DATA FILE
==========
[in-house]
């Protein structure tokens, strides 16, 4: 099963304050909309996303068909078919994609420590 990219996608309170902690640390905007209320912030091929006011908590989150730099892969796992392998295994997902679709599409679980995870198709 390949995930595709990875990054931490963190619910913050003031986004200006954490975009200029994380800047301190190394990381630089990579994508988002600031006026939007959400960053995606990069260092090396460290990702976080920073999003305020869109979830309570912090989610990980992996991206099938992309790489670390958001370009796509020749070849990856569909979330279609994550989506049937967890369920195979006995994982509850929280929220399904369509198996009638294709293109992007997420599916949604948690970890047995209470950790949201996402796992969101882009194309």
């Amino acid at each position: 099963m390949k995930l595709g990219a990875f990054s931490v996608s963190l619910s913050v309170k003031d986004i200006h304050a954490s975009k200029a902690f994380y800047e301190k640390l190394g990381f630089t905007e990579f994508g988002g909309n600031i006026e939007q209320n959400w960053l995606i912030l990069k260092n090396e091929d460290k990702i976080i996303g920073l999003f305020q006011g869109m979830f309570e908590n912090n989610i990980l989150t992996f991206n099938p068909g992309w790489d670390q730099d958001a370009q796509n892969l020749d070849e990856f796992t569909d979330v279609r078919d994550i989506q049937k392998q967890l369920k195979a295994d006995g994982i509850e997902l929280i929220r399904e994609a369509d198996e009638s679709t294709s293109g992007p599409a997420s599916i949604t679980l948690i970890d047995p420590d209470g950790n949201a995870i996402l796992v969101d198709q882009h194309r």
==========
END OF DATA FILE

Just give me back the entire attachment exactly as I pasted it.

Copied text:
[in-house]
């Protein structure tokens, strides 16, 4: 099963304050909309996303068909078919994609420590 990219996608309170902690640390905007209320912030091929006011908590989150730099892969796992392998295994997902679709599409679980995870198709 390949995930595709990875990054931490963190619910913050003031986004200006954490975009200029994380800047301190190394990381630089990579994508988002600031006026939007959400960053995606990069260092090396460290990702976080920073999003305020869109979830309570912090989610990980992996991206099938992309790489670390958001370009796509020749070849990856569909979330279609994550989506049937967890369920195979006995994982509850929280929220399904369509198996009638294709293109992007997420599916949604948690970890047995209470950790949201996402796992969101882009194309």
């Amino acid at each position: 099963m390949k995930l595709g990219a990875f990054s931490v996608s963190l619910s913050v309170k003031d986004i200006h304050a954490s975009k200029a902690f994380y800047e301190k640390l190394g990381f630089t905007e990579f994508g988002g909309n600031i006026e939007q209320n959400w960053l995606i912030l990069k260092n090396e091929d460290k990702i976080i996303g920073l999003f305020q006011g869109m979830f309570e908590n912090n989610i990980l989150t992996f991206n099938p068909g992309w790489d670390q730099d958001a370009q796509n892969l020749d070849e990856f796992t569909d979330v279609r078919d994550i989506q049937k392998q967890l369920k195979a295994d006995g994982i509850e997902l929280i929220r399904e994609a369509d198996e009638s679709t294709s293109g992007p599409a997420s599916i949604t679980l948690i970890d047995p420590d209470g950790n949201a995870i996402l796992v969101d198709q882009h194309r």